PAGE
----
David Putnam, of Living Resources, holds an iPad for Deanna Bandy, 47, as he demonstrates to her how she can use the device to control her environment, such as dimming the lights or controlling the television.
Photo by John Purcell.
GUILDERLAND Nicole Scanu wasn’t shy about showing how excited she was to move into the state’s first barrier-free Smart House for people with developmental and physical disabilities.
Living Resources unveiled the Smart House, located off Ardsley Road in Guilderland, on Tuesday, Jan. 21, which harness technology to allow residents to maintain an independent lifestyle.
Scanu, 27, who is one of the first two residents, also used technology to help share her feelings to a gaggle of video cameras and reporters attending the grand opening. Through a small sticker placed on her forehead, she was able to move a cursor on a tablet and have the computer speak her sentence aloud.
“This house means a lot to me,” Scanu said.
The cost to build the innovative house was funded through a $650,000 grant from the state, with Sen. Neil Breslin securing the funding. Private funding was also used to integrate technology into the building, which BBL Construction Services designed and built.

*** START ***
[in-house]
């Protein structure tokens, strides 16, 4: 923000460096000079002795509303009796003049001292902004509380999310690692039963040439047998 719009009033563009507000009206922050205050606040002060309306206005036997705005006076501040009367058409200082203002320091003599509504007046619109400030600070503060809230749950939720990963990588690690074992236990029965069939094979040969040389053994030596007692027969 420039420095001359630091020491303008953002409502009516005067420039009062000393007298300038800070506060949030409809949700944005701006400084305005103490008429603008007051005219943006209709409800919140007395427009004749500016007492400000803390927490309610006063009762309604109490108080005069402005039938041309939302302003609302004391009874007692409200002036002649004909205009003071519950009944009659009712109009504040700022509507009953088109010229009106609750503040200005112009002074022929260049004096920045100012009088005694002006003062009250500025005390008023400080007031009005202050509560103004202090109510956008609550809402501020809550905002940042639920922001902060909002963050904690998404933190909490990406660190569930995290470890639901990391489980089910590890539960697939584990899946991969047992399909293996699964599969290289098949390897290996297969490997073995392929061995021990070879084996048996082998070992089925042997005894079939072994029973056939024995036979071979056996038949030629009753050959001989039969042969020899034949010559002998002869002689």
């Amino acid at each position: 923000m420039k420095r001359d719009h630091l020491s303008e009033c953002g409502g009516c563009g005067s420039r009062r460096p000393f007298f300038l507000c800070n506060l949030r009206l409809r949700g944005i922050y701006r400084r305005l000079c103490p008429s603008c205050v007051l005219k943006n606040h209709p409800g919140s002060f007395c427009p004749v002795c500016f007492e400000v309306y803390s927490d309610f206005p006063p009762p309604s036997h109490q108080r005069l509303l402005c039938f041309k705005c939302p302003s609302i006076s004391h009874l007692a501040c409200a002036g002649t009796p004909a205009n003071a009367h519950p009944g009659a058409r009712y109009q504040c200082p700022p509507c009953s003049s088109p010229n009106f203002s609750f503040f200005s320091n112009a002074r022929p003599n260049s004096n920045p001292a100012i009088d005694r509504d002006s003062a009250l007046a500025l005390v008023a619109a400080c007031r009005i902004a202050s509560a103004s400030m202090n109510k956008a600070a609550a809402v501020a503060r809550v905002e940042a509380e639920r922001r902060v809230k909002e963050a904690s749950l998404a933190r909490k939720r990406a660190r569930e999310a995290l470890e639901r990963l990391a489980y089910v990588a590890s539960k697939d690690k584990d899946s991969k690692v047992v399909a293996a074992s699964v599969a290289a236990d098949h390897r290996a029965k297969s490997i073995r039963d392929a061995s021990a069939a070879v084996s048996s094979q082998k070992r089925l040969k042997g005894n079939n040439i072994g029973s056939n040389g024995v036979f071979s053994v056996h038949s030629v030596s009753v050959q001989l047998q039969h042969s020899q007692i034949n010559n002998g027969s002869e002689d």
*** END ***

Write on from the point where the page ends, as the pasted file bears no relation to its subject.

The home features a universally accessible, energy-efficient design, along with advanced technology integrated into the building to assist with everyday tasks such as lowering or raising the blinds via iPad. Six individuals will be moving into the house, which is hooked up to solar panels on site providing electricity and hot water.
“A house like this gives them so much control over their environment,” CEO of Living Resources Fredrick Erlich said. “It is a wonderful thing to not depend on staff for everything.”
Hannaford Supermarket provided $50,000 toward the kitchen, which features self-closing cabinets and drawers, an induction stovetop that’s never hot to the touch, special cookware to heat food safely and LED lighting with sensor capabilities. All counters and cabinets are compliant with Americans with Disabilities Act requirements.
Residents can also research recipes in the kitchen and receive step-by-step audio instructions from an iPad while preparing a meal. The iPad, which utilizes AbleLink technology, allows residents to control entertainment systems and video monitoring.